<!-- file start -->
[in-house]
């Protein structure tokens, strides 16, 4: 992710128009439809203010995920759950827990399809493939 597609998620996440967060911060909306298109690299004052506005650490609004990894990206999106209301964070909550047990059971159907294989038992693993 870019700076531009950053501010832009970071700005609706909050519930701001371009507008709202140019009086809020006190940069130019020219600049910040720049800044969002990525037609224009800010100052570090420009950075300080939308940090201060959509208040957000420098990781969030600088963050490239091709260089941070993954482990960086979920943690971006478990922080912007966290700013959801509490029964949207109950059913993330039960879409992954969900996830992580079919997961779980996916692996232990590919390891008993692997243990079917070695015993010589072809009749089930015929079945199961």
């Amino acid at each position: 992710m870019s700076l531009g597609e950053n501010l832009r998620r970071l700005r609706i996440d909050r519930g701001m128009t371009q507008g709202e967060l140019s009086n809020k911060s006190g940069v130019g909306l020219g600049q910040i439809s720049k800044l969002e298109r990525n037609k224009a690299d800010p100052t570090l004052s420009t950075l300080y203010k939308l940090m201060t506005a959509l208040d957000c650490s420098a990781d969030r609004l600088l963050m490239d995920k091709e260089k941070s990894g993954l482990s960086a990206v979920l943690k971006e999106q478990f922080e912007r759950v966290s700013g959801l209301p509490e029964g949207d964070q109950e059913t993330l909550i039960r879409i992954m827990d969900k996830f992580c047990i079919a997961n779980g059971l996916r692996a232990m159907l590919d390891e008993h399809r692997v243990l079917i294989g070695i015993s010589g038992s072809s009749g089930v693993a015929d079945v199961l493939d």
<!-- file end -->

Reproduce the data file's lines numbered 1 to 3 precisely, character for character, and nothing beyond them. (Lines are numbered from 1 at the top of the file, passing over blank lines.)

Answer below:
[in-house]
């Protein structure tokens, strides 16, 4: 992710128009439809203010995920759950827990399809493939 597609998620996440967060911060909306298109690299004052506005650490609004990894990206999106209301964070909550047990059971159907294989038992693993 870019700076531009950053501010832009970071700005609706909050519930701001371009507008709202140019009086809020006190940069130019020219600049910040720049800044969002990525037609224009800010100052570090420009950075300080939308940090201060959509208040957000420098990781969030600088963050490239091709260089941070993954482990960086979920943690971006478990922080912007966290700013959801509490029964949207109950059913993330039960879409992954969900996830992580079919997961779980996916692996232990590919390891008993692997243990079917070695015993010589072809009749089930015929079945199961």
């Amino acid at each position: 992710m870019s700076l531009g597609e950053n501010l832009r998620r970071l700005r609706i996440d909050r519930g701001m128009t371009q507008g709202e967060l140019s009086n809020k911060s006190g940069v130019g909306l020219g600049q910040i439809s720049k800044l969002e298109r990525n037609k224009a690299d800010p100052t570090l004052s420009t950075l300080y203010k939308l940090m201060t506005a959509l208040d957000c650490s420098a990781d969030r609004l600088l963050m490239d995920k091709e260089k941070s990894g993954l482990s960086a990206v979920l943690k971006e999106q478990f922080e912007r759950v966290s700013g959801l209301p509490e029964g949207d964070q109950e059913t993330l909550i039960r879409i992954m827990d969900k996830f992580c047990i079919a997961n779980g059971l996916r692996a232990m159907l590919d390891e008993h399809r692997v243990l079917i294989g070695i015993s010589g038992s072809s009749g089930v693993a015929d079945v199961l493939d």